OTTAWA - April 18, 2018 - The publication of regulations to establish a federal bail-in regime for Canada’s largest banks will strengthen
CDIC’s bank resolution toolkit and further contribute to financial stability.
The new bail-in regulations only apply to Canada’s domestic systemically important banks (D-SIBs). A D-SIB is a bank that could broadly impact the domestic economy should it fail.
The bail-in power is a tool that
CDIC can use to convert some of a failing D-SIB’s debt into common shares in order to recapitalize the bank and allow it to remain open and operating. Bail-in legislation was introduced as part of Federal Budget 2016 and the regulations provide details for operationalizing this important resolution tool.
The regulations set out key features for the bail-in regime including which instruments are subject to the bail-in power, factors that CDIC must consider in exercising the bail-in power, and the requirements that D-SIBs must follow when issuing the bail-in debt:
“Bail-in is an important step in strengthening Canada’s bank resolution regime,” said
CDIC President and CEO Michèle Bourque. “Deposits, including deposits in chequing accounts, savings accounts and term deposits, are not affected by the bail-in regime.”
An overview of the bail-in tool is available
The Canadian bail-in regime aligns with the Financial Stability Board’s (FSB)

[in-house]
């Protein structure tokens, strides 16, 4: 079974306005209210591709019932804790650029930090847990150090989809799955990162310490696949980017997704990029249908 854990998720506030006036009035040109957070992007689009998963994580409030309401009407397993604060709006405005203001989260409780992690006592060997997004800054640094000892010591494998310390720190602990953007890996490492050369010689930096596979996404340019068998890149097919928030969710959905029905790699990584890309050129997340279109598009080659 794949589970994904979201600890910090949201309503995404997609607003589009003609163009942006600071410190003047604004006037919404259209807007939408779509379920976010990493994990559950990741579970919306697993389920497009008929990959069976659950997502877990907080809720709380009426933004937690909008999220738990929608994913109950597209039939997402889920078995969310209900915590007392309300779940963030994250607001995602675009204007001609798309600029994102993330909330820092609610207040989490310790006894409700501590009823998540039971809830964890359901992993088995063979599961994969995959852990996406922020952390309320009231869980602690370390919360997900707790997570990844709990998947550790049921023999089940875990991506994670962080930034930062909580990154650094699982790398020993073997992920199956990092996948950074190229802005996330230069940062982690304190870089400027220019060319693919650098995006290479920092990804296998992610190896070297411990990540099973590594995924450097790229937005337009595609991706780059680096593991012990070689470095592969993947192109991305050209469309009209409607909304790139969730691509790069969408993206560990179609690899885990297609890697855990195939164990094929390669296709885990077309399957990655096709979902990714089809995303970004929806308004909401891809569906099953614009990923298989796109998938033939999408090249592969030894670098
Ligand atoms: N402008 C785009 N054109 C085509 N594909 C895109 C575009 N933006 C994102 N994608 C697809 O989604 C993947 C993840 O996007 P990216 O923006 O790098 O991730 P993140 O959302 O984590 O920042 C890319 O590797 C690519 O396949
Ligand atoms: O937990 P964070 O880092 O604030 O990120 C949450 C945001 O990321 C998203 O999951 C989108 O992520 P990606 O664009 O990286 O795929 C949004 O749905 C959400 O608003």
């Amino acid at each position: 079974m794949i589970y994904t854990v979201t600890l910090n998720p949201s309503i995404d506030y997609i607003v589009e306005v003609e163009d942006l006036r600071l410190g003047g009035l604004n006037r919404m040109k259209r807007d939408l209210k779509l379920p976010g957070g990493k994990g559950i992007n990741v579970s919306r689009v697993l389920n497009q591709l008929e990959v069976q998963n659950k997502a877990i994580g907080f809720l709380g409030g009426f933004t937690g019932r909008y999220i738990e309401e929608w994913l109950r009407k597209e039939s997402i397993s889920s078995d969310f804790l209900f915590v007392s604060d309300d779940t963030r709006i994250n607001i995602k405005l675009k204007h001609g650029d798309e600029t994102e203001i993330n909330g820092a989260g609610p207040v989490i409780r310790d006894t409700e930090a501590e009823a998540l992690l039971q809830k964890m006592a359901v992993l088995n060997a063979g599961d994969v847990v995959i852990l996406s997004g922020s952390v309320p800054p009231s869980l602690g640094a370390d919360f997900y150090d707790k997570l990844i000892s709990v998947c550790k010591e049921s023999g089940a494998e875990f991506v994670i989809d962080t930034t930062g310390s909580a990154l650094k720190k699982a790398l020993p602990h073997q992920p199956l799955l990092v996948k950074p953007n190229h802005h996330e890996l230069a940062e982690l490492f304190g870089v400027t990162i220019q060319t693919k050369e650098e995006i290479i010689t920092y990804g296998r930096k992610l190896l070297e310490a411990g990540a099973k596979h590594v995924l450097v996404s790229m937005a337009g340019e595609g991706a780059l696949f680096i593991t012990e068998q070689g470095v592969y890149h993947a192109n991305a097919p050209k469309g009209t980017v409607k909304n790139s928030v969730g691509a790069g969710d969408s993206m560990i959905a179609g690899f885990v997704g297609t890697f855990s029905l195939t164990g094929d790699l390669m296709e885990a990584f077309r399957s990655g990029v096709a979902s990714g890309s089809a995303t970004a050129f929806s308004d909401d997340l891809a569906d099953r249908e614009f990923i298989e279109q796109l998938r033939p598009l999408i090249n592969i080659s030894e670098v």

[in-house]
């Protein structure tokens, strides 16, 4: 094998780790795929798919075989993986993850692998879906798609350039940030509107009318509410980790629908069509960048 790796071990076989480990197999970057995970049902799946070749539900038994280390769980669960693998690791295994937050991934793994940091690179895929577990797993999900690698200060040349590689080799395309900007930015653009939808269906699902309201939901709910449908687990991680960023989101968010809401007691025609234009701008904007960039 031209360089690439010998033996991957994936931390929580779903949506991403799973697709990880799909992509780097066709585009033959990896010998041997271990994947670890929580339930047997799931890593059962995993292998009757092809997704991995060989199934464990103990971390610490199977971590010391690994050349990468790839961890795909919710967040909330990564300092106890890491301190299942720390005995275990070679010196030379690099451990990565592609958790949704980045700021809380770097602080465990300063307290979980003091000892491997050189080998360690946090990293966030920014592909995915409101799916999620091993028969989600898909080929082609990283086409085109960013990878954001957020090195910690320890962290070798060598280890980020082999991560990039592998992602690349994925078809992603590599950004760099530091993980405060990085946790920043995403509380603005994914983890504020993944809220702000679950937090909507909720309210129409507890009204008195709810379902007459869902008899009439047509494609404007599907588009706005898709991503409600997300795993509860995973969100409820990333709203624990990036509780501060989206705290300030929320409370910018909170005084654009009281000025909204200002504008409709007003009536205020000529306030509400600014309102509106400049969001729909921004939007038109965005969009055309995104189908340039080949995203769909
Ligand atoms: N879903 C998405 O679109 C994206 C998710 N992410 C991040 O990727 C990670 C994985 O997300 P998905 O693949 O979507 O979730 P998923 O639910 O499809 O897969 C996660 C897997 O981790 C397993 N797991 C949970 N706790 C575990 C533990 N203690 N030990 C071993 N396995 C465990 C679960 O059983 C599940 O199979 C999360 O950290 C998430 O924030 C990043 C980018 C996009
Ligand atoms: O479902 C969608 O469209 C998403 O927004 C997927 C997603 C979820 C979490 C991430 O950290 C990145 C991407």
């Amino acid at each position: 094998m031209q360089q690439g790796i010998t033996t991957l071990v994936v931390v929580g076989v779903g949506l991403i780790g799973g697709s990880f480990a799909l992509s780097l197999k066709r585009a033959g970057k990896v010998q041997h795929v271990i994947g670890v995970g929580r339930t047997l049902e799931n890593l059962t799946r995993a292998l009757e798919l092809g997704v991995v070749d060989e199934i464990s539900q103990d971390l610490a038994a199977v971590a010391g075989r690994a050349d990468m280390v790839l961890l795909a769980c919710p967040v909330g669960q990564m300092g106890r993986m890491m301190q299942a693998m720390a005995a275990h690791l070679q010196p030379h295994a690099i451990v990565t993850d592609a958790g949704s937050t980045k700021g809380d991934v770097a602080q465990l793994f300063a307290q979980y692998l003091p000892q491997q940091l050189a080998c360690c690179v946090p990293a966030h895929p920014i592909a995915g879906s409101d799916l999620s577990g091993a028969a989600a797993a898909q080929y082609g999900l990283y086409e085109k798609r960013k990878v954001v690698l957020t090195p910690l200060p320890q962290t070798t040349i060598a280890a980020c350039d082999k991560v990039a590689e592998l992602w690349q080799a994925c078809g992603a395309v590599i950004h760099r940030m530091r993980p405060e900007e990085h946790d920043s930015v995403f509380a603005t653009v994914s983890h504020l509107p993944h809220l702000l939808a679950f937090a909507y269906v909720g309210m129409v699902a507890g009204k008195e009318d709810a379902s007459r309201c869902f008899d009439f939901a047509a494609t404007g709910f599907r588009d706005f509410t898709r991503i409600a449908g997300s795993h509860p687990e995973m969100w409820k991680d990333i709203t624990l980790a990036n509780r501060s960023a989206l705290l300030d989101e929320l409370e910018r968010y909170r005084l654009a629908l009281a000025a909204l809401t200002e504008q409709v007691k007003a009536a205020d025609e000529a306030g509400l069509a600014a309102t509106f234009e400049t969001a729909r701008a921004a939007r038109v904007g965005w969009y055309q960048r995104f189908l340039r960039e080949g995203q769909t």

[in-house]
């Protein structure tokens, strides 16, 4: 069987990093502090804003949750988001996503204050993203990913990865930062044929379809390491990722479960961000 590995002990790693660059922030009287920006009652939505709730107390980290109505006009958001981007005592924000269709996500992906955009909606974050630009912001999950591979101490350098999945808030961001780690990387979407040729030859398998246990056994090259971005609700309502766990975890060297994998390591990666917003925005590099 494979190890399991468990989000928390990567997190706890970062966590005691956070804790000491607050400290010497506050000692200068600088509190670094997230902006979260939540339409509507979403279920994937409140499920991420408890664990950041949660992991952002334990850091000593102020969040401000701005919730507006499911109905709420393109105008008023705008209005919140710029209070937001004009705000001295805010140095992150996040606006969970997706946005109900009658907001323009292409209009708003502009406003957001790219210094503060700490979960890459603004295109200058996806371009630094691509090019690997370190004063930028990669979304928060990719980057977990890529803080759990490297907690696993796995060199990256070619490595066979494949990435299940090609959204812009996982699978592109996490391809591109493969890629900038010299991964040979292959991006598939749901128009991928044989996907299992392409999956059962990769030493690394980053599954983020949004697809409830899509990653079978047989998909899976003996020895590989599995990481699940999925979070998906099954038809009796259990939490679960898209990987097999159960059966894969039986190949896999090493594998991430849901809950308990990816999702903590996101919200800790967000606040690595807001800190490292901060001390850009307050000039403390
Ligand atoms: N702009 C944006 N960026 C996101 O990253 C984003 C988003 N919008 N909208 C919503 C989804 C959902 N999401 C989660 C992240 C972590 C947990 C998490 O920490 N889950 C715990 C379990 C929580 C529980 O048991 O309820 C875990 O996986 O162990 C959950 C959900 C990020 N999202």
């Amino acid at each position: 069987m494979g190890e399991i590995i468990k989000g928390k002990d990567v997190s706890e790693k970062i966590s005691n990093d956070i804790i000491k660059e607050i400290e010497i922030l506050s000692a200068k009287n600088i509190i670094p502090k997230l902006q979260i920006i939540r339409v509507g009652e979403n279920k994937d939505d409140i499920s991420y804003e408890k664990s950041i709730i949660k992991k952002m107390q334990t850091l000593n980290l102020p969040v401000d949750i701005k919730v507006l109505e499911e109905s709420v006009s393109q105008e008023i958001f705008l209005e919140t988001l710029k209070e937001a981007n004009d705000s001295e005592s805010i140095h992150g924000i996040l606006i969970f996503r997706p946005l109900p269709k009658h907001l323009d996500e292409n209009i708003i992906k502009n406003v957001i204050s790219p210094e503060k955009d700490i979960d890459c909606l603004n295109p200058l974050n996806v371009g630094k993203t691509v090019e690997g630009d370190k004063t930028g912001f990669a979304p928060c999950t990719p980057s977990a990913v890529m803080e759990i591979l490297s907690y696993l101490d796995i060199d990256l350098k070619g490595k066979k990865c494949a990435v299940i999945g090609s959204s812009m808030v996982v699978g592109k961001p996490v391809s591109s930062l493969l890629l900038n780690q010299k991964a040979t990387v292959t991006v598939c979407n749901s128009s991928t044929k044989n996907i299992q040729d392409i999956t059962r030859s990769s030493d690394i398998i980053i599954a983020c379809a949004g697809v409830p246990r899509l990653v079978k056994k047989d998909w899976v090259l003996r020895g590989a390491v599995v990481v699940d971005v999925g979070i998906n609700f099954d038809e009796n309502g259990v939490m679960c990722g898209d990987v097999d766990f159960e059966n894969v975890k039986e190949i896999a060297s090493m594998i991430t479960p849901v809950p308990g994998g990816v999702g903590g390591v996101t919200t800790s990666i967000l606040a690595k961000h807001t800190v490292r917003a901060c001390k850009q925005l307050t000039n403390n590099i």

Key Attributes for Effective Resolution Regimes, a set of international standards developed following the global financial crisis.
The Government has also published new compensation regulations which set out an updated process for providing compensation to shareholders and creditors in the unlikely event that they have been made worse off as a result of CDIC’s resolution actions than they would have been if the bank had been liquidated or wound up. An overview of the compensation regime is available
CDIC is a federal Crown corporation established in 1967 to protect the savings of Canadians, and we contribute to financial stability by safeguarding over $770 billion in deposits. As resolution authority, we are responsible for handling the failure of any of our members, from the smallest to the largest. Our members include banks, federally regulated credit unions as well as loan and trust companies and associations governed by the Cooperative Credit Associations Act that take deposits. We are funded by premiums paid by member institutions and do not receive public funds to operate.
Director, Communications and Public Affairs